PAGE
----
Kurdish peshmerga fighters over the weekend claimed they took several villages from Islamic State forces in northern Iraq, while coalition airstrikes in a contested Syrian town reportedly killed dozens of Islamic State militants.
Since earlier this summer when Islamic State forces from Syria seized giant swaths of land in Iraq, militants from the group have been warring with Kurdish fighters, the Iraqi military and coalition airstrikes. Western forces led by the United States began bombing IS targets in August, and the Iraqi army and Kurds began to recapture territory lost in the summer blitz.
Kurdish fighters recently seized five hotly contested villages nearly 30 miles south of Erbil, the capital of Iraqi Kurdistan. Two of the towns, Makhmour and al-Gweir, had already been seized by Kurds with the help of U.S. airstrikes in August, but the villages have changed hands between Kurdish forces and IS for months.
Meanwhile, the Syrian Observatory for Human Rights reports coalition airstrikes and clashes with Syrian Kurdish fighters known as the YPG recently killed up to 50 IS fighters in the Syria-Turkey border town of Kobani.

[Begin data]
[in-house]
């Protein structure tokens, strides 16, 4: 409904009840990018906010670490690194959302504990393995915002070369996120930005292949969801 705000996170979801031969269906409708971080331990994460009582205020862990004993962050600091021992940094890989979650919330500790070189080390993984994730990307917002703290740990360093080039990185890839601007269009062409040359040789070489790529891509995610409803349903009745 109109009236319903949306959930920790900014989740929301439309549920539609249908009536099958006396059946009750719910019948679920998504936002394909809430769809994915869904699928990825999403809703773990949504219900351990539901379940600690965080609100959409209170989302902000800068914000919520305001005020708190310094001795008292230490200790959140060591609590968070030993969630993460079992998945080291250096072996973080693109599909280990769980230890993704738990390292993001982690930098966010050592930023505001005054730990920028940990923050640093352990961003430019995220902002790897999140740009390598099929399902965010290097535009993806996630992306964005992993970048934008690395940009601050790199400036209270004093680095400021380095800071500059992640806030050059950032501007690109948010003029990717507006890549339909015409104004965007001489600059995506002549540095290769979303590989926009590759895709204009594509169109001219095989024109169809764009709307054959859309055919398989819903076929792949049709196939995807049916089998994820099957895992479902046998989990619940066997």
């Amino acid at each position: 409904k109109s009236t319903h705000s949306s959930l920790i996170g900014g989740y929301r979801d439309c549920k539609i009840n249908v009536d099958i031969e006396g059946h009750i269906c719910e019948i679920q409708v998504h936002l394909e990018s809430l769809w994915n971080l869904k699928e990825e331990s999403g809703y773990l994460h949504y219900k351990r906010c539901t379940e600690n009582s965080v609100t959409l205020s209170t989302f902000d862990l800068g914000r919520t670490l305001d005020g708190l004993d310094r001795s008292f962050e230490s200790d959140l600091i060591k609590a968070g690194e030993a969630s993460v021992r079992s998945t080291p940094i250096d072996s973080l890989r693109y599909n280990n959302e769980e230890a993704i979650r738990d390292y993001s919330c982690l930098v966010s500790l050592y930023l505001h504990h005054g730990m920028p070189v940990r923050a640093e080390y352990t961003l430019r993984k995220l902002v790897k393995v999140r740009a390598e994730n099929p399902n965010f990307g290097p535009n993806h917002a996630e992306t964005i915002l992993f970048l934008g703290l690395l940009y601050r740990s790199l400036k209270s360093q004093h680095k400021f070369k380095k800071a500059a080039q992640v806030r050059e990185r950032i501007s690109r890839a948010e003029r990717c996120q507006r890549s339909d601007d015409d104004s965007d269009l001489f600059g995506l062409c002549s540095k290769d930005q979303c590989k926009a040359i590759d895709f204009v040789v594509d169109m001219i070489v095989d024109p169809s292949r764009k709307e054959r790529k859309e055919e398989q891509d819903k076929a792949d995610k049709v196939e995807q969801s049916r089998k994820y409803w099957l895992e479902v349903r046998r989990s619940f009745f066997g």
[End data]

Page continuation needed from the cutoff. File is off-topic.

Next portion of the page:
Known also by its Arab name of "Ayn al-ʿArab," Kobani has been a scene of heavy fighting between YPG and IS forces since mid-September.
Called "Operation Inherent Resolve," the campaign to destroy IS includes operations in both Iraq and Syria. Joining the U.S. in Iraqi airstrikes are Australia, Belgium, Canada, Denmark, France, Netherlands and the United Kingdom. In Syria, airstrikes are being conducted by the U.S., Bahrain, Jordan, Saudi Arabia and the United Arab Emirates.
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